Grundy County Memorial Hospital | Live Well | Winter 2021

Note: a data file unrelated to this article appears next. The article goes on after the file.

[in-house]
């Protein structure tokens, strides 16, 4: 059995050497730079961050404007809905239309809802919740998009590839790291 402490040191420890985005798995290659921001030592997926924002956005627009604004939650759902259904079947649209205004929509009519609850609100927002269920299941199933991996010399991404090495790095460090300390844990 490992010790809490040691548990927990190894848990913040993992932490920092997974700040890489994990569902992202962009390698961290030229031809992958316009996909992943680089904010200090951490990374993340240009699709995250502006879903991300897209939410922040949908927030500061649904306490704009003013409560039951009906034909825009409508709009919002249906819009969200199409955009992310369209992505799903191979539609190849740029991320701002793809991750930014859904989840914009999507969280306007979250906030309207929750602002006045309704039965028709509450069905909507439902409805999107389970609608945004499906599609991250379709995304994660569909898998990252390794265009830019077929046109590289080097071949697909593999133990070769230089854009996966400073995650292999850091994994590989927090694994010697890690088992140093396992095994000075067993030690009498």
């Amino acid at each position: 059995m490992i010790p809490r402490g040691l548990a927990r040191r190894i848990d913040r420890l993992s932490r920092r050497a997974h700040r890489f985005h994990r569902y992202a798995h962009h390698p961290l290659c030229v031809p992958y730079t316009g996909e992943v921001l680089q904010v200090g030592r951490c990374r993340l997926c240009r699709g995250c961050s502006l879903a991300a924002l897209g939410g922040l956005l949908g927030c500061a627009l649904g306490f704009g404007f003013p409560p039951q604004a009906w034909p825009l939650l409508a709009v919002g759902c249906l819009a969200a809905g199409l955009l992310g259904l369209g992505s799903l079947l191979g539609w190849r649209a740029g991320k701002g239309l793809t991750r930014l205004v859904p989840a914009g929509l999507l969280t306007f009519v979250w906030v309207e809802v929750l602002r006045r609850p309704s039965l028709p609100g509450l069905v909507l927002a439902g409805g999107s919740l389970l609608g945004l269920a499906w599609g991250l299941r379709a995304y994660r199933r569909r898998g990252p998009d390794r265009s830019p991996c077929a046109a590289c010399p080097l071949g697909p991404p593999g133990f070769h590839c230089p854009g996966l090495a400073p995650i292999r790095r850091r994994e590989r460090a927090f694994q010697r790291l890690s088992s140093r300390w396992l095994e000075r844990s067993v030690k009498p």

Jessica Eilers, BSN, RN, CNOR Inside WI NTER 2021 GCMH takes extra care of you At Grundy County Memorial Hospital, rigorous safety protocols are in place as patients seek the health care services they need during the COVID-19 pandemic— whether it’s routine outpatient services, emergency care or care that requires an in- patient stay. The hospital requires daily health screenings for employees, patients and visitors, and masks must be worn within the hospital. Hospital employees who are directly caring for patients wear additional personal protective equip- ment (PPE). Each of these steps are performed consistently to ensure the safety of patients in our care, as well as the safety of our caregivers. To help decrease exposure to the virus that causes COVID-19, additional clean- ing and sanitizing routines have been added several times each day throughout the hospital. Two new ultraviolet light systems aid in cleaning surfaces and the air (see story at right). GCMH Surgery and Patient Experience manager Jessica Eilers, BSN, RN, CNOR, says people who are in need of health care services, such as surgery, are encouraged to speak with their physician or the hospital’s nursing team to address any questions they may have about scheduling care during the pandemic. “Questions you may want to consider include whether your condition or pain will worsen if treatment or surgery is delayed, and whether there are optional treatments to try,” says Eilers. “Above all, our hospital prioritizes the health and safety of our patients. Navigating choices during a pandemic takes information, patience and understanding—and we’re here to help.” NewUV lights improve infection control Two new ultraviolet light disinfection systems are boosting hospital efforts to provide a safe environment for patients. While a UV light system has been in use for five years, the COVID-19 pandemic prompted the addition of new units for use in regular cleaning routines. “The UV lights are very ef- fective against a wide array of germs that can cause serious harm in hospitalized patients or during surgery,” says Tasha Opperman, BSN, RN, infection preventionist. “It’s a bonus that these new units also effectively eliminate the virus that causes COVID-19, both in the air and on surfaces.” The hospital’s Environmen- tal Services team uses the units throughout the hospital, includ- ing the Emergency Department, Surgery, Inpatient Department, and public spaces. 3 COVID-19, allergies, cold or flu? 5 Stay active this winter Prepared to care